Besides Petzinger, also competing from Parsippany High School was senior Hailey Budney (11-3), the North Region champion at 136 pounds. Budney finished fifth at 136 pounds, falling to eventual champion, sophomore Jesse Johnson of Manalapan, 2-0 in the state quarterfinals on Friday. The unseeded Johnson, who was upset in the Regional finals, became the fifth state champion in Manalapan history when she pinned the girl she lost to at the South Region semifinals, America Garay of Manasquan in 2:18 in the state semifinals and then pinned Jaala Williams of Montclair in 1:39 in the state final. Johnson got into the sport through competing at jiu-jitsu (her father is a black belt teacher).

Budney, who will wrestle at the University of the Cumberlands in Williamsburg, Ky. next season, was edged by Veronica Whitacre of Monroe Township, 3-1, in sudden victory No. 1 in the consolation semifinals wrestleback bracket before defeating Garay, by an 11-2 major decision in the consolation fifth/sixth place bout.

"They were both very defensive-oriented bouts," said Parsippany coach Joe Dasti of Budney's two narrow defeats. "She was very competitive and just came up a little short. I think she has a bright future."

Budney had lost to Whitacre, 2-1, in the North Region 136-pound final two weeks ago. Dasti, a former wrestling and baseball standout at Governor Livingston High School in Union County's Berkeley Heights, made it to the pre-quarterfinal round at the 1982 state tournament and the quarterfinal round at the 1983 state tournament, both at 101 pounds at Princeton University's Jadwin Gym.

Dasti also had plenty of praise for Petzinger.

"Sydney wrestled aggressively and smart and is very tough to score points against," said Dasti. "She knows when to go on the offense and when to stay on defense. She has a great deal of talent and spirit."

Petzinger becomes the first Morris County girls state wrestling in history and the third Parsippany High School wrestler to earn a state crown. Heavyweight Roy Baker won the heavyweight championship over Greg Freaney of New Providence, 9-2, in 1970 at Princeton and Mike Codella at 141 pounds won the state championship over Phillipsburg's Mike Barna, 8-7, in 1983, also at Princeton University's Jadwin Gym. Both were under legendary coach Gary Vittorio, now retired. Petzinger becomes, along with Baker and Codella, only the third person from Parsippany to win a state tournament wrestling gold medal.

Petzinger, who competes in many national tournaments, including Irving, TX last year, has heard some question her grappling abilities, along with her mother Ronnie, who has heard the same thing at some tournaments. People say that she should not be wrestling against or with the boys. But that was proved wrong emphatically. Petzinger also wrestled in Irving, TX in a national tournament last year.
Also overcoming gender prejudice was second-seeded senior Bella Serrano of Manasquan, who won the 111-pound title over top-seeded junior Daniela Tacuri of West Orange, 6-4, in overtime. Serrano becomes the first Manasquan wrestler ever to win a state championship.

The boys on her own team questioned her chances to do well at Atlantic City and Serrano says she will "laugh in their faces" this week after claiming the state crown with a come-from-behind victory. She came from behind to win the match in the final and is a jiu-jitsu, judo and mixed martial arts veteran.

Junior No. 1 seed Jewel Gonzalez (14-0) of Phillipsburg was named Most Outstanding Wrestler of the State tournament, pinning senior Diane Johnson of Millville in 53 seconds in the 161-pound state final. In the semifinals, Gonzalez pinned Bri Simic of High Point in 1:02. Gonzalez pinned all her opponents in the first period this season, most in one minute or less. She also won the North Region MOW two weeks ago at Red Bank Regional High School.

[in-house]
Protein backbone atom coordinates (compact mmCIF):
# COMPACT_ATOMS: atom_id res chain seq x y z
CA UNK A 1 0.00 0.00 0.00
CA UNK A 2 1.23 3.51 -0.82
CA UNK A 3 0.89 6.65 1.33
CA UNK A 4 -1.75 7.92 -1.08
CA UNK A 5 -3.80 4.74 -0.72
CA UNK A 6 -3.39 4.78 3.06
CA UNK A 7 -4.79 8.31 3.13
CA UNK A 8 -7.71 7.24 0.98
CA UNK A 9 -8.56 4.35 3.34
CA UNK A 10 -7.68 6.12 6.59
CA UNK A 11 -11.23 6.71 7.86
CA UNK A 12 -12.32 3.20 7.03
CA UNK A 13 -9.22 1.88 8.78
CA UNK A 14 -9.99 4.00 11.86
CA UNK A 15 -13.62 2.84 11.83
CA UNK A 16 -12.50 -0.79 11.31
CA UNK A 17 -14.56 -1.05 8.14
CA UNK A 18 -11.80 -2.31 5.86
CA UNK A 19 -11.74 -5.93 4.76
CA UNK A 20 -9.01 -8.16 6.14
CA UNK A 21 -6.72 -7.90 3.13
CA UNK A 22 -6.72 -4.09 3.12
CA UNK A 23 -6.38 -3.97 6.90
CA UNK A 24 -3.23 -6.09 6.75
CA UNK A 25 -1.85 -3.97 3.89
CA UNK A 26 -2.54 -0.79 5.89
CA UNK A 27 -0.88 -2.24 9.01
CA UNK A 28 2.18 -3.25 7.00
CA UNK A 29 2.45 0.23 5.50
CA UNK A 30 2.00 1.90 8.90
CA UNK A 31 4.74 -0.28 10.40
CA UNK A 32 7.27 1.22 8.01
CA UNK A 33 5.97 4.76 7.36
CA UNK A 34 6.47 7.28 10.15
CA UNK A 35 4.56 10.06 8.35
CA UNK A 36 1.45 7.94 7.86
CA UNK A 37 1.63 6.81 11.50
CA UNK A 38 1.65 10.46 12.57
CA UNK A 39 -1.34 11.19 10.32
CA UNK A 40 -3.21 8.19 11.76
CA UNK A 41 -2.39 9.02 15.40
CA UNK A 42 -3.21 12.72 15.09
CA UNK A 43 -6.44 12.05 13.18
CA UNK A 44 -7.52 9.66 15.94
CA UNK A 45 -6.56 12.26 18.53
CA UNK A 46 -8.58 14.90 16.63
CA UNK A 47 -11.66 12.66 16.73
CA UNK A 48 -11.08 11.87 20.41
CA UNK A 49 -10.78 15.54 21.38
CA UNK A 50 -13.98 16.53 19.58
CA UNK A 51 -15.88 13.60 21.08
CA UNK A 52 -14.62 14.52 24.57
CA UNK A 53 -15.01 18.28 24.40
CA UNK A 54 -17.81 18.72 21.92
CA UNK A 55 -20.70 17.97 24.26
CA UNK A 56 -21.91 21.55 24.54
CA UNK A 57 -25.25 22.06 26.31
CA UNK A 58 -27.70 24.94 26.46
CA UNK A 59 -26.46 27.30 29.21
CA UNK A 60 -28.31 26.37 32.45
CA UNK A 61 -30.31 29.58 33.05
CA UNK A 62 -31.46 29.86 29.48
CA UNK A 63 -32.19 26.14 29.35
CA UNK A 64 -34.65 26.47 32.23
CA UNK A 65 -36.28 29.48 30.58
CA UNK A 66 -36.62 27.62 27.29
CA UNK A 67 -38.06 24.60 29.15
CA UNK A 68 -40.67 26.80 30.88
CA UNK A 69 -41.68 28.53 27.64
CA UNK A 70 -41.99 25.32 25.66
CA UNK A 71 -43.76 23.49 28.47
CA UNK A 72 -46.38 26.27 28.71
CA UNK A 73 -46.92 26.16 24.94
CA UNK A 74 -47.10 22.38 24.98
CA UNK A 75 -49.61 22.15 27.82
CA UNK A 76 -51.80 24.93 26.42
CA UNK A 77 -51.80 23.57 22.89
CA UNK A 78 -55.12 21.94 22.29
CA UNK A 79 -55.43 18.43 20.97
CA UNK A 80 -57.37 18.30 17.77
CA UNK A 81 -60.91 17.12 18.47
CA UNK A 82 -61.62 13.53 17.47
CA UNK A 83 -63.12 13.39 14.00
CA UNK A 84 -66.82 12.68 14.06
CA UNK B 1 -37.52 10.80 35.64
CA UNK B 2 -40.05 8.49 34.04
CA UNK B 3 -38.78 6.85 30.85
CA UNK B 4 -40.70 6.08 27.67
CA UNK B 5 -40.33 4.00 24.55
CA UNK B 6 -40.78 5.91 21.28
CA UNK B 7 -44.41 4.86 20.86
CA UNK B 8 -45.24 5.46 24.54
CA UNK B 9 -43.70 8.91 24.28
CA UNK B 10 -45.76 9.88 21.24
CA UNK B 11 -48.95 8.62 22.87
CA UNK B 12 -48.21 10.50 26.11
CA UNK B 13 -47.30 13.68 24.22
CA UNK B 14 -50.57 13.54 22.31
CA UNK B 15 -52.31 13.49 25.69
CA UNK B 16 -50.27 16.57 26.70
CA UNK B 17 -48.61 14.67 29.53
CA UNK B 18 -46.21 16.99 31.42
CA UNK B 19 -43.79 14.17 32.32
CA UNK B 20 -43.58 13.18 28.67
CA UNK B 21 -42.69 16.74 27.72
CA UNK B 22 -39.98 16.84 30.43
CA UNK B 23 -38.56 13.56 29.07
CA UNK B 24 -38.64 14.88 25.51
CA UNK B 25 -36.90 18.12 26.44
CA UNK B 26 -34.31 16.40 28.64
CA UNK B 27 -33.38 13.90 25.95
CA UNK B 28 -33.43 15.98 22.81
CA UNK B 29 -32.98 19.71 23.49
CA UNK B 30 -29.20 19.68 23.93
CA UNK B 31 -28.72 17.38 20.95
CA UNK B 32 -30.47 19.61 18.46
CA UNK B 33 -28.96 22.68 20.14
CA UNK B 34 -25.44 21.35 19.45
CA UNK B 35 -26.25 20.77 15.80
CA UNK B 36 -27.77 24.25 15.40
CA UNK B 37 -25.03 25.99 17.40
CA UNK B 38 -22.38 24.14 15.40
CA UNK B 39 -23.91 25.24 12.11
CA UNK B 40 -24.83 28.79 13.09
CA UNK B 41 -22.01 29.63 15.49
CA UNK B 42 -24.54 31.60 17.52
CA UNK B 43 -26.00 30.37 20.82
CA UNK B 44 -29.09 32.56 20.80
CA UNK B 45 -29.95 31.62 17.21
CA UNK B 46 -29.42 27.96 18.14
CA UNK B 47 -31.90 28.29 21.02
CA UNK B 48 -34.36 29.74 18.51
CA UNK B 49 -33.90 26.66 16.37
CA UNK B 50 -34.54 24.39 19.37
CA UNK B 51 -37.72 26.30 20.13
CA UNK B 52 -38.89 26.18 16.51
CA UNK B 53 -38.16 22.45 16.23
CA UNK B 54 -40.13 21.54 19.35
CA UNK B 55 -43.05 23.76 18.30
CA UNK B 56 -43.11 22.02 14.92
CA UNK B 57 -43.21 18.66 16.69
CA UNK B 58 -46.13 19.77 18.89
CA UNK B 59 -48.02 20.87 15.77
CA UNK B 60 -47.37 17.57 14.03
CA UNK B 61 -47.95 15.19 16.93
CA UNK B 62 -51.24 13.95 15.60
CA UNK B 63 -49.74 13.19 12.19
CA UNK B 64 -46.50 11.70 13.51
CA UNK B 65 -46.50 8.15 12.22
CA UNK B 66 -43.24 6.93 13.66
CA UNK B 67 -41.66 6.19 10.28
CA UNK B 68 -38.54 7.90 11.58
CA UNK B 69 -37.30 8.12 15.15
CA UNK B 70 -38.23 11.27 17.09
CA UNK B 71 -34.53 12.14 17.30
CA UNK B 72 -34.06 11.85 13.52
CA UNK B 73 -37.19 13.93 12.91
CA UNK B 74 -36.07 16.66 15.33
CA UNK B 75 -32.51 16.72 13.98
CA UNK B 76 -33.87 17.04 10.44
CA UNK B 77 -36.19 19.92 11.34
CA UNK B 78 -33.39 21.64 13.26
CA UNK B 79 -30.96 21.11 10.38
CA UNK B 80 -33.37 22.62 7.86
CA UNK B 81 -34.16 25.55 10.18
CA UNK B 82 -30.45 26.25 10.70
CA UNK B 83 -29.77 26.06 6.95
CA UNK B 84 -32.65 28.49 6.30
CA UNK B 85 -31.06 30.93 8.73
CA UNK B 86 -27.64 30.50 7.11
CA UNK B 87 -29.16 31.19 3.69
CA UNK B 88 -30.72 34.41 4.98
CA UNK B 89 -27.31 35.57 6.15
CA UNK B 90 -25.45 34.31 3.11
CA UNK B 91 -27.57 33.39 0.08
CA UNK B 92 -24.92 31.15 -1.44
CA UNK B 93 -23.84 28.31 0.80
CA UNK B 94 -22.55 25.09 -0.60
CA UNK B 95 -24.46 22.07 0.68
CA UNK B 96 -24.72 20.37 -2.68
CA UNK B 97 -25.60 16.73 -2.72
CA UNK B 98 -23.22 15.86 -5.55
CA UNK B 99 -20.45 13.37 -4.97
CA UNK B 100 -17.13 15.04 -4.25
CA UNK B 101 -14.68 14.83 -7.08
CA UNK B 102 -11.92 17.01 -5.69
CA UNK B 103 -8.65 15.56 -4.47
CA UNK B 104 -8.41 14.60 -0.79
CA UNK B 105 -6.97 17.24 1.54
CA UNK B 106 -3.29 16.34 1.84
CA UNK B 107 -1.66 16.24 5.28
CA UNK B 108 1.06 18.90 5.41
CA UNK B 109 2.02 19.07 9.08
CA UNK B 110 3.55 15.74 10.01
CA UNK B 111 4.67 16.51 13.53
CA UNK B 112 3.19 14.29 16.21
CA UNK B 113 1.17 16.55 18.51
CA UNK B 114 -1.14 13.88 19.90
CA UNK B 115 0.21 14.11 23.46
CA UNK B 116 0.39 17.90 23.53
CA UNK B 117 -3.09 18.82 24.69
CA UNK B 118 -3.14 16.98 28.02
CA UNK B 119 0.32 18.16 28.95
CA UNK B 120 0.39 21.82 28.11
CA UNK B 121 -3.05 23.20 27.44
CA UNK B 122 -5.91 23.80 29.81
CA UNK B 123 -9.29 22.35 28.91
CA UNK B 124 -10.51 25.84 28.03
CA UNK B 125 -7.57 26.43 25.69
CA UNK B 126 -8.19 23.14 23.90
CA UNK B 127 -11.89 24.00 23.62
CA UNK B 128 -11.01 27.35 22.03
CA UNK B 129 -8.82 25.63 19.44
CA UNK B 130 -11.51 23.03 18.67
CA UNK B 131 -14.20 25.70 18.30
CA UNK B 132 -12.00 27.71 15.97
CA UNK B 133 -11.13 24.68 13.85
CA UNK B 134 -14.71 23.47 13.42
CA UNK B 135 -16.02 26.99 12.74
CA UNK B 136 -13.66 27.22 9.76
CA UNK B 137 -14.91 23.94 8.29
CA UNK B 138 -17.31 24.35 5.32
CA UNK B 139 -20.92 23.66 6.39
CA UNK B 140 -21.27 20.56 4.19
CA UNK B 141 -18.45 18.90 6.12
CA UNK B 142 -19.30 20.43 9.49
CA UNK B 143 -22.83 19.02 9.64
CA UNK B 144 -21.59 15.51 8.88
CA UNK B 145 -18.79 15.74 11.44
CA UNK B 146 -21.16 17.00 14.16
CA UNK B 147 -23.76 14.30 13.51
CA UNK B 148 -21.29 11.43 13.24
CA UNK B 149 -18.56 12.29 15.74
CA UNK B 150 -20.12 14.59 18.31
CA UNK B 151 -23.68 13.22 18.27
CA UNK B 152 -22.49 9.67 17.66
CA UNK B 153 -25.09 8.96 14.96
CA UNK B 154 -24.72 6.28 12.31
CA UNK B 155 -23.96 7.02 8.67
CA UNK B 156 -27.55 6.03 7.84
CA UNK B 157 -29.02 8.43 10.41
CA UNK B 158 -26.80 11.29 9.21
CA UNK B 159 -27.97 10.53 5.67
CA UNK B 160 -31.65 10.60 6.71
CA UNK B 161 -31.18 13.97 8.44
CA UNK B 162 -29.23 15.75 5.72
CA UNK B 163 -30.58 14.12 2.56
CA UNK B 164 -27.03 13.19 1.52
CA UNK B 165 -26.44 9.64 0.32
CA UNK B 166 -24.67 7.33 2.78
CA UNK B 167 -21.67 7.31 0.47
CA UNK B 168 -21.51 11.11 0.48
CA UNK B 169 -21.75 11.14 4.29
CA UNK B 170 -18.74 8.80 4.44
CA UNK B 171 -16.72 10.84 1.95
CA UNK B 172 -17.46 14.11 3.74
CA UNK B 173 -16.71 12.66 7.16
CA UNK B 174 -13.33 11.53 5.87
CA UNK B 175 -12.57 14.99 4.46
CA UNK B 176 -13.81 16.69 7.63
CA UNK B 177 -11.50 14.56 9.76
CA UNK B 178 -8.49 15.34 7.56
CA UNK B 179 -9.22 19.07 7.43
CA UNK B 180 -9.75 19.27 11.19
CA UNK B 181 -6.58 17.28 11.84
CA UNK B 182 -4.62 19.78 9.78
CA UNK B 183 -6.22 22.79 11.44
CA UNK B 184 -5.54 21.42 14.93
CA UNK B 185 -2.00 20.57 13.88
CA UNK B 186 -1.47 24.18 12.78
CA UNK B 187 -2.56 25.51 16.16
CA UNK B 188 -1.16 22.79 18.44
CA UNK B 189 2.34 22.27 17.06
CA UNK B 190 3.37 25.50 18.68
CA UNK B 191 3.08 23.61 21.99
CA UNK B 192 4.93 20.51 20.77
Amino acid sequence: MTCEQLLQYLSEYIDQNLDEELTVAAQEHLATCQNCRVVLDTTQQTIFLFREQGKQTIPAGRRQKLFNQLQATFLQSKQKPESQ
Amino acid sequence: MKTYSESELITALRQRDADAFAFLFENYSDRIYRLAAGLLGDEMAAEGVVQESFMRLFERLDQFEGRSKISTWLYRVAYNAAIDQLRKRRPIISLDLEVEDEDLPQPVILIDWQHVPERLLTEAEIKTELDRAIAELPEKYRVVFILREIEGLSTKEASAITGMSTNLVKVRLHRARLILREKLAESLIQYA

Gonzalez became the first Stateliners state champion since senior Brandon Hull won at 220 pounds for Phillipsburg in 2012, defeating Lex Knapp of Lacey Township in the state final. Gonzalez is also the second P-burg wrestler in 23 years to claim a state crown with Tim Moore at 130 pounds and Mark DeFrancesco at 189 pounds winning in 1996.

Gonzalez is the 34th wrestler in Phillipsburg history to win the state crown and will have a spot on the wrestling wall practice room at the school.

Winning the 105-pound crown was Princeton High School sophomore Chloe Ayres. She earned a 13-2 major decision victory over junior top-seeded Randi Miley (3-1) of High Point in the final. Ayres (11-0), the South Region Most Outstanding Wrestler two weeks ago, was the second seed and won a 14-6 major decision over Isabel Saire of Rahway in the semifinals. She becomes the first Princeton wrestler ever to win a state final and the first ever to advance to a state championship bout.

Ayres is the daughter of Chris Ayres, the head wrestling head coach of the Princeton University men's team. He also was a former standout at Newton High School and Blair Academy in Blairstown and also a multiple-year all-American at Lehigh University in Bethlehem, Pa. and an assistant coach at Lehigh.

The elder Ayres is now in his 13th year at Ivy and national power Princeton University. He and his wife, Lori, were instrumental in convincing New Jersey to offer varsity wrestling as a girls varsity sport this season in 2018-2019, along with NJSIAA assistant director Bill Bruno (in charge of wrestling for the association) and NJSIAA executive director Larry White.

Other girls state champions were Raritan freshman top-seeded Cristine Gavasheli (4-0) at 118 pounds, pinning second-seeded Angelina Romero of Notre Dame of Lawrenceville in Mercer County in 2:36 in the final round. Gavasheli has six years training in Mixed Martial Arts (MMA) competition.

Winning at 127 pounds was junior top-seeded Stephanie Andrade (4-1) of Hunterdon Central, who pinned second-seeded senior Kayla Gregory (3-2) of Jackson Memorial in 1:48 in the finals. Andrade, a seven-year wrestling veteran, becomes at least the 10th Hunterdon Central wrestler in history to win a state championship.

Taking the gold medal at 147 pounds was unseeded freshman Gabby Miller (4-1) of Monroe Township, who defeated top-seeded North Bergen freshman Amanda Pace, 6-3, in the finals. Miller had been pinned by Pace in 3:22 in the North Region final two weeks ago. But she was determined - and made good on - a different result in the biggest match of her career.

There's already speculation that more than 1,000 girls will come out for wrestling next season. After seeing the spectacle at Atlantic City's Boardwalk Hall, that may just be underestimating the interest in the sport.

Focus. Determination. Energy. Power. Speed. Focus. The girls showed they have just as much of it as the boys on the mats. And then some.

Last modified onSunday, 10 March 2019 23:40